Australian art

Jeffrey Smart: Master of Stillness

November 10, 2012
Jeffrey Smart, Labyrinth, 2011, oil on canvas, 100.0 x 100.0 cm

Over the years I’ve met two distinct types of person born and raised in Adelaide. The first believe Adelaide is the finest city on earth and could not imagine living anywhere else. The second claim to have never been there in their lives. Although he is not an out-and-out Adelaide denier, for as long as … More


Sculpture by the Sea 2012

October 27, 2012
Sir Anthony Caro, Eastern 1983/85, Bondi, 2012

Sculpture by the Sea owes much of its appeal to its outdoor setting but the exposed location brings its own hazards. There have been years in which the narrow walking trail from Bondi to Tamarama was nothing but a procession of dueling umbrellas. This year the installation was impeded by strong winds that made it … More


Sydney Long

October 20, 2012
Sydney Long, The West Wind, 1909, oil on canvas, 30.5 (h) x 51.0 (w) cm

It’s difficult to get too worked up about Sydney Long (1871-1955). He was, at best, an intriguing minor painter known for a few striking images. He was also a curious personality. Like Oscar Wilde, he was almost certainly gay, but married – a not uncommon combination in Sydney, even today. He could be charming or … More


Ken Whisson: As If

October 6, 2012
Ken Whisson, Post-abstract Jeu d’Esprit, 2/3/10, 20/12/10, oil on linen, 111 x 120cm

Ken Whisson says he has always enjoyed being “outside of the awful mainstream”, but it may be that he is about to redefine what is mainstream and what is marginal. Ken Whisson: As If at the Museum of Contemporary Art, is the most fascinating retrospective since the National Gallery of Australia’s George Lambert survey of … More


Bill Henson

September 15, 2012
Bill Henson, Untitled #8, 2011/2012, archival inkjet pigment print 127 × 180cm

No living Australian artist has a higher international profile than Bill Henson, but the esteem in which he is held overseas has not been matched at home. For a large part of the population his name conjures up the darkest, most terrifying associations. Ever since the furore of 2008, when Henson was accused of child … More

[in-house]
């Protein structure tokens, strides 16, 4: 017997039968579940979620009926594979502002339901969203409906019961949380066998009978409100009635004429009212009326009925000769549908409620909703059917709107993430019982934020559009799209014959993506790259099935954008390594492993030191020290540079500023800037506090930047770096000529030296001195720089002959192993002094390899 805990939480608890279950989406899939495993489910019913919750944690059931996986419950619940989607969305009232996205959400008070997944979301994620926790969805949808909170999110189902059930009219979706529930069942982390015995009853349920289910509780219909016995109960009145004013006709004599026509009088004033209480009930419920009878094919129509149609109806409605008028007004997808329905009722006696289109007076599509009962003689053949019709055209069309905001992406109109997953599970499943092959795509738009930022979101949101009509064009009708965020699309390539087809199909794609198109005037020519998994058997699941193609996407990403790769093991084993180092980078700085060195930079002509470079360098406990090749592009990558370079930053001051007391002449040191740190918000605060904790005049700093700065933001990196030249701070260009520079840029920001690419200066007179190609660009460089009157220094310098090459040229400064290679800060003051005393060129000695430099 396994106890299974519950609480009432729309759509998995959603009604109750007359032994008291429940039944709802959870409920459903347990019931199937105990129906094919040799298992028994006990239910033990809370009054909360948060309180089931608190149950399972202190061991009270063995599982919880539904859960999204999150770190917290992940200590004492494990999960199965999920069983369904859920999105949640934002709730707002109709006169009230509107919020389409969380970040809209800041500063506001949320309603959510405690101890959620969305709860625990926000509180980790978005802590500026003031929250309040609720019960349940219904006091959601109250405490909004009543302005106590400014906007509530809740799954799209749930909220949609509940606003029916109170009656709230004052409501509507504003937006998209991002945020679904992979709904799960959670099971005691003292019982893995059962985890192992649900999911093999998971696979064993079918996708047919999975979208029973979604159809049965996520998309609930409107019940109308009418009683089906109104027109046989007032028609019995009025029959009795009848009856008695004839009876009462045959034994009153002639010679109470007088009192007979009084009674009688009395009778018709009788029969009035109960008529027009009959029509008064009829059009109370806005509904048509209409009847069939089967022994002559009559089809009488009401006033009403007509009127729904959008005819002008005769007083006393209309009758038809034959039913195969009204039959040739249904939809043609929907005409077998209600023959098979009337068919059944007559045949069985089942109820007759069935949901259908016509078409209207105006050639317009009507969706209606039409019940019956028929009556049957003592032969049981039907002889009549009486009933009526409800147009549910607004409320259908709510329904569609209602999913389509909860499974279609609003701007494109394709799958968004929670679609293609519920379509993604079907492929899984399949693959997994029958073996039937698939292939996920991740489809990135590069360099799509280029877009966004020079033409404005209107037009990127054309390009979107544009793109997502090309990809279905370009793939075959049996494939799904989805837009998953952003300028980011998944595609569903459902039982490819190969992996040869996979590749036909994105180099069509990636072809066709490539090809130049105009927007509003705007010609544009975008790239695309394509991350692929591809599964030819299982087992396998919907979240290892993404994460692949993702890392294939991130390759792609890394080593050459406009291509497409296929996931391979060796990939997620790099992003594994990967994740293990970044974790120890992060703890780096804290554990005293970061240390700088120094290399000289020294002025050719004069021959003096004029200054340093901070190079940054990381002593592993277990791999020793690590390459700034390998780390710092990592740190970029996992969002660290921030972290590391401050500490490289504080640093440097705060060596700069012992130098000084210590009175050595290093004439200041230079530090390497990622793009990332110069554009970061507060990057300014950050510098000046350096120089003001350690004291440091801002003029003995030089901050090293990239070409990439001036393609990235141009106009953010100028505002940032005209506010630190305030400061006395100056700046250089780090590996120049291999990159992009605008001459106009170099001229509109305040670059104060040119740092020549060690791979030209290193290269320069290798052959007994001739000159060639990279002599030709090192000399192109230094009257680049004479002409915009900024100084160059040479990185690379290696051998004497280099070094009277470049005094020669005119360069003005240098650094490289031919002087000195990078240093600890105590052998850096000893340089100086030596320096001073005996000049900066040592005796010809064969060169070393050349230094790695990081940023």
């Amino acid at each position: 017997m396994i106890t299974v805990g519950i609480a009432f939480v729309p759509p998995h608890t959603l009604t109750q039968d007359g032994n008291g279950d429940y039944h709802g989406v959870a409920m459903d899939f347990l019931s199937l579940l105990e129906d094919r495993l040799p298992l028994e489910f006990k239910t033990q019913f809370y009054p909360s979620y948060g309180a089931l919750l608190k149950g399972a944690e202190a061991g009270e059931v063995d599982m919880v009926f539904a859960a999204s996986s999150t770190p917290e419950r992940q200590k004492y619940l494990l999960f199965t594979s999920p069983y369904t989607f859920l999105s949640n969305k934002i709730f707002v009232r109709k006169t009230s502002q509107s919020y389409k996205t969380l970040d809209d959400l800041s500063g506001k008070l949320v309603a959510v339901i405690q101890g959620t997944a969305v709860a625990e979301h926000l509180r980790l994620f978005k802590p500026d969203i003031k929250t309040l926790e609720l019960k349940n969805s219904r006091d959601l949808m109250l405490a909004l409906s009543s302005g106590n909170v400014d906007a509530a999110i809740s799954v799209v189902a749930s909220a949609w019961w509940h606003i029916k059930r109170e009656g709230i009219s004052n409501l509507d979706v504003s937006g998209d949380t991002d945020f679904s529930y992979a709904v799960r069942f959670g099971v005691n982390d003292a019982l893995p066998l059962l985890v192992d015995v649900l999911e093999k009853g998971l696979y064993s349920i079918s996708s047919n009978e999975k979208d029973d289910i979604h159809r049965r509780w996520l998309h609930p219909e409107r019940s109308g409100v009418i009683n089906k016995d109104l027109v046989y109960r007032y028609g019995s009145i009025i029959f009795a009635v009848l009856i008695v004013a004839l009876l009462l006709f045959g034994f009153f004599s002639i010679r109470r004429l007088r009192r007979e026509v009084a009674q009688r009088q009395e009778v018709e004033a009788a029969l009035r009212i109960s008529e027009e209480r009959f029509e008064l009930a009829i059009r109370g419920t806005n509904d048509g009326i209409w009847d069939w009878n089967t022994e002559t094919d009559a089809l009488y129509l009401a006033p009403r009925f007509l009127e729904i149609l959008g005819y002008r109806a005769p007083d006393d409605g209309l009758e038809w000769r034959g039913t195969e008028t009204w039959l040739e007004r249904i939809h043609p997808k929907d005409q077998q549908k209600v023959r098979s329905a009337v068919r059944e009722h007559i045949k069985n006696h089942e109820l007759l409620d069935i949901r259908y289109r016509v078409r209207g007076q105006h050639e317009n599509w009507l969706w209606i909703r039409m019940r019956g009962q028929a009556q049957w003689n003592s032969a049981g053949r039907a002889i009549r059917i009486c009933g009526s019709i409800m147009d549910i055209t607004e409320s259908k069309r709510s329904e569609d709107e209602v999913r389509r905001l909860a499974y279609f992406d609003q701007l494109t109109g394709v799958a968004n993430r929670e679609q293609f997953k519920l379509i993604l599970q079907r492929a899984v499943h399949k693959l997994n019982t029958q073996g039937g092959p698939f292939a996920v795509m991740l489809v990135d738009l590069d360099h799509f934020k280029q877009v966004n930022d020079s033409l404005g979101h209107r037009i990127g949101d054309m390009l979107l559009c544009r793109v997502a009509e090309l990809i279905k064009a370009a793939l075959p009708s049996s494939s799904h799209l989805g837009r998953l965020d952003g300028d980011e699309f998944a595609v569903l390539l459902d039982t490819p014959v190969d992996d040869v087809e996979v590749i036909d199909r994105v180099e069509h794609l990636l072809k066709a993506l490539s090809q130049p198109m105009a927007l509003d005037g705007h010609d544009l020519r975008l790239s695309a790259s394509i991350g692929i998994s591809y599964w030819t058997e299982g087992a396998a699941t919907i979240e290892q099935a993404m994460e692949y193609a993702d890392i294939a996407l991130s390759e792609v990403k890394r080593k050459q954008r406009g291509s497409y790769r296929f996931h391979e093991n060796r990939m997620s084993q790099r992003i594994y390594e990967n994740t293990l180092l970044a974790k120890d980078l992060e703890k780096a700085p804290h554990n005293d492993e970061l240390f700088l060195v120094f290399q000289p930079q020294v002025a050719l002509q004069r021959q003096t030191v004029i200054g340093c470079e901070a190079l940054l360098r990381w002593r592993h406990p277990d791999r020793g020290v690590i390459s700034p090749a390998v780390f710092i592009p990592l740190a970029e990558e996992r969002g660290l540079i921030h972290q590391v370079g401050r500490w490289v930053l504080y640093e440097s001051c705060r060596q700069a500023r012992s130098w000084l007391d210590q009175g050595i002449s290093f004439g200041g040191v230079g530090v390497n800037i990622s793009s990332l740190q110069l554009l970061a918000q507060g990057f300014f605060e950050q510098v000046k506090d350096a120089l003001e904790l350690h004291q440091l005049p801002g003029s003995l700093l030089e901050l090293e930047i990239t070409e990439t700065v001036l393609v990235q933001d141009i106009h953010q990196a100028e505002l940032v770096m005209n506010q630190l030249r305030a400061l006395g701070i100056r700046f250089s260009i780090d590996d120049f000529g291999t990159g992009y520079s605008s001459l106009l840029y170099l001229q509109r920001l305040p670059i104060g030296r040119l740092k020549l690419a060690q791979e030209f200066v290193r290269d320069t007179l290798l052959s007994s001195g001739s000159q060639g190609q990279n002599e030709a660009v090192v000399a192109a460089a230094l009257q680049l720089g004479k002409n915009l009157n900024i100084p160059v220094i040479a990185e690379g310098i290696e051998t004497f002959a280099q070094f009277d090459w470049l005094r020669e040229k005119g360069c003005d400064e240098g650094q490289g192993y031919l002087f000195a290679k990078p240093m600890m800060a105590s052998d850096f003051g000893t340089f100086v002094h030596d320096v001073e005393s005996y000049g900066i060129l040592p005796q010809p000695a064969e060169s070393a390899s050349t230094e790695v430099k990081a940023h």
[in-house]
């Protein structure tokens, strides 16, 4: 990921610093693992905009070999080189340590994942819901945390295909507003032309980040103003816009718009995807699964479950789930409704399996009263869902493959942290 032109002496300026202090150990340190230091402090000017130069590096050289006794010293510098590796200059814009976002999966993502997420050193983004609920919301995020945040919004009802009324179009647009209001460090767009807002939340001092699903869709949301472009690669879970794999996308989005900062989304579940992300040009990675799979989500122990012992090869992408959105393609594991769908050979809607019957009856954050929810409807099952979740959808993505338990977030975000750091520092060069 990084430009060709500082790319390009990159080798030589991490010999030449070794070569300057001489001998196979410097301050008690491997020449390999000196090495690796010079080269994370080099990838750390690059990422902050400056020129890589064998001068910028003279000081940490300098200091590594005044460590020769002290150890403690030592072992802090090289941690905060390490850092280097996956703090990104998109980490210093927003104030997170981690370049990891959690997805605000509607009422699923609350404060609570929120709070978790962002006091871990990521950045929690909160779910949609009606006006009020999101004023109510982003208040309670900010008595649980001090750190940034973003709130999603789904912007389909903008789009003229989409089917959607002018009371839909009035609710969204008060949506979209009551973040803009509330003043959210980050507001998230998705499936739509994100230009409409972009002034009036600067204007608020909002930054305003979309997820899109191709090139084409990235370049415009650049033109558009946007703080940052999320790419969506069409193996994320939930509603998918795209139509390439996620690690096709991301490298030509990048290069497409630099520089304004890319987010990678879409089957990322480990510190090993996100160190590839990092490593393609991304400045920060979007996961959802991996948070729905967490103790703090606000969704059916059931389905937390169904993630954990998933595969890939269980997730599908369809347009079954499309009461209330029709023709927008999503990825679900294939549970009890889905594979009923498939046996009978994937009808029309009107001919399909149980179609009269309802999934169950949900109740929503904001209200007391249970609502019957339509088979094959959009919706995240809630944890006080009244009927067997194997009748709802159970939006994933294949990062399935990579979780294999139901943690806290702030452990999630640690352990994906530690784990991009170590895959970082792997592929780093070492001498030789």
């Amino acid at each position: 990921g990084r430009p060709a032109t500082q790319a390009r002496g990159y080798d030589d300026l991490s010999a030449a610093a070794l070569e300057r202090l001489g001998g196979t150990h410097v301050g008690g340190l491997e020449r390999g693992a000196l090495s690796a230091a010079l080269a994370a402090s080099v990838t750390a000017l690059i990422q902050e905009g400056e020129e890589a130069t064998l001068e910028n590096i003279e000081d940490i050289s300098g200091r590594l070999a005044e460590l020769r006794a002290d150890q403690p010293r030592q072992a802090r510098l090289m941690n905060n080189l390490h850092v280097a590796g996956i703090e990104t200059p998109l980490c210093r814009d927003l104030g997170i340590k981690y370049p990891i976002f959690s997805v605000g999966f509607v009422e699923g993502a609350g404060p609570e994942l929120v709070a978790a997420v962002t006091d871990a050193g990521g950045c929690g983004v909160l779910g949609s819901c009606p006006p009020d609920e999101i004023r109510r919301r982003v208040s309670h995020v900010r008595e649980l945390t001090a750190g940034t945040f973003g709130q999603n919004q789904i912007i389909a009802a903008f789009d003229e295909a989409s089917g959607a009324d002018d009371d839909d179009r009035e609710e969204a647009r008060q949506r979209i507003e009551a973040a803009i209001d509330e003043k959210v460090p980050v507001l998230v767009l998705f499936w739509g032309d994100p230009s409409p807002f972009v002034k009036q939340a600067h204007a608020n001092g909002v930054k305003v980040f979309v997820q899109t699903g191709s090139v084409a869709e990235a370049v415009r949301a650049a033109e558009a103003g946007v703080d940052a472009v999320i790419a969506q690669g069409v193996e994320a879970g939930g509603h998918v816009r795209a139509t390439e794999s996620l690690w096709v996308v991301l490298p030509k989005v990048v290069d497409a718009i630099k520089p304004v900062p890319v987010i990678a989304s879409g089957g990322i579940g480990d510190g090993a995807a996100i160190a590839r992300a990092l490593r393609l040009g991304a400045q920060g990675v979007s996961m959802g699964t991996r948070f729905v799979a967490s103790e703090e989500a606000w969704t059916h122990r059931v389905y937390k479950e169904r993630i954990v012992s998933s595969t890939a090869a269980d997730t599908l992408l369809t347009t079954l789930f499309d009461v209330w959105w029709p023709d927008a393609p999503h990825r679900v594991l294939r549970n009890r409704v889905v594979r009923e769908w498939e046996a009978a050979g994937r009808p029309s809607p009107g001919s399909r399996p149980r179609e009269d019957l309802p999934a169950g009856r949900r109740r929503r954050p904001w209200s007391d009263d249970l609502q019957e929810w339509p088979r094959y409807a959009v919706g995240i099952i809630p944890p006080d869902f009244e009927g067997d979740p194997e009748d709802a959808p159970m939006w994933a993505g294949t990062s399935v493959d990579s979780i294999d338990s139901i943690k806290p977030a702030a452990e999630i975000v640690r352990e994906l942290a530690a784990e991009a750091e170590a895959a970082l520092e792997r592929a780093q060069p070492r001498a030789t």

David Boyd

September 8, 2012
David Boyd's painting from his Murrumbeena series.

If one had to nominate a director to make a movie about the Boyd family, it would be hard to go past Wes Anderson. After watching his new film, Moonrise Kingdom, I imagined what he might do with the eccentric childhood of David Boyd and his siblings at their Murrumbeena property, Open Country. One painting … More


18th Biennale of Sydney

July 14, 2012
Sachiko Abe: Cut Papers # 13, 2012

One of the most striking images in the 18th Biennale of Sydney is that of Japanese artist Sachiko Abe, dressed in bridal white, sitting in a small brick building in Cockatoo Island, cutting paper. Visitors are asked to remain silent, so the only sound is the noise made by Abe’s scissors as she trims sheets … More


18th Biennale of Sydney

July 7, 2012
Liu Zhuoquan: Where are you? (2012) MCA installation

“Between belief in Nature and belief in politics, one has to choose,” writes French sociologist, Bruno Latour, in the stand-out essay in this year’s Biennale catalogue. We have a perfect demonstration of this principle in the hysterical debate about a carbon price. While Nature is forever, politics is an exercise in short-term, strategic thinking that … More


Theatre of the World

June 30, 2012
Screen shot 2012-07-28 at 7.45.16 PM

For many people museums are uncomfortably similar to mausoleums – repositories of dead animals, dead art, dead ideas. Even those of us who spend their lives in these institutions experience moments when everything feels too dull or predictable. At heart, museums are educational organisations, competing for attention with an ever-increasing range of distractions. But the … More


AGNSW: A new hang

June 23, 2012
Screen shot 2012-07-06 at 6.06.32 PM

A new hang of a gallery’s permanent collection was once a routine affair, but nowadays it has taken on the status of an event. This is partly because the rising costs of doing exhibitions combined with the dwindling budgets of public galleries have forced all institutions to draw more heavily on the works they already … More


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